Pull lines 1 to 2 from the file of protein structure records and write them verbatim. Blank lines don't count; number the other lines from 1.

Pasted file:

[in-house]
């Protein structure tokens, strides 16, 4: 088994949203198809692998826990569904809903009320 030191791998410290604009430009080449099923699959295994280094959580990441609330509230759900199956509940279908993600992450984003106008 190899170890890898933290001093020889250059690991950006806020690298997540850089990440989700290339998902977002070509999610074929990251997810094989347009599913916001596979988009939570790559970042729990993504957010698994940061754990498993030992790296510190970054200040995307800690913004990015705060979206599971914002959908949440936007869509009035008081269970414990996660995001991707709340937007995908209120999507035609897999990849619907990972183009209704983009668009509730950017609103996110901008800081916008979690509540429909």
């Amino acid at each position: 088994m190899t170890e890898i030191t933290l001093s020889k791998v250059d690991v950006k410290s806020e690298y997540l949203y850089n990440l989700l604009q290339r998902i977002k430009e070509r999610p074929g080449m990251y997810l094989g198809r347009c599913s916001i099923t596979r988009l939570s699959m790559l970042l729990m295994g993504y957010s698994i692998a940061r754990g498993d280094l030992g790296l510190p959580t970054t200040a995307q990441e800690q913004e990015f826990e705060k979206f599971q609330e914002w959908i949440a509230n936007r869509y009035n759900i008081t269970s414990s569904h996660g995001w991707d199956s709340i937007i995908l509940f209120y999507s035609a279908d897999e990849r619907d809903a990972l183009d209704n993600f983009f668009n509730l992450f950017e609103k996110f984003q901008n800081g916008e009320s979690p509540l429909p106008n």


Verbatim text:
[in-house]
């Protein structure tokens, strides 16, 4: 088994949203198809692998826990569904809903009320 030191791998410290604009430009080449099923699959295994280094959580990441609330509230759900199956509940279908993600992450984003106008 190899170890890898933290001093020889250059690991950006806020690298997540850089990440989700290339998902977002070509999610074929990251997810094989347009599913916001596979988009939570790559970042729990993504957010698994940061754990498993030992790296510190970054200040995307800690913004990015705060979206599971914002959908949440936007869509009035008081269970414990996660995001991707709340937007995908209120999507035609897999990849619907990972183009209704983009668009509730950017609103996110901008800081916008979690509540429909």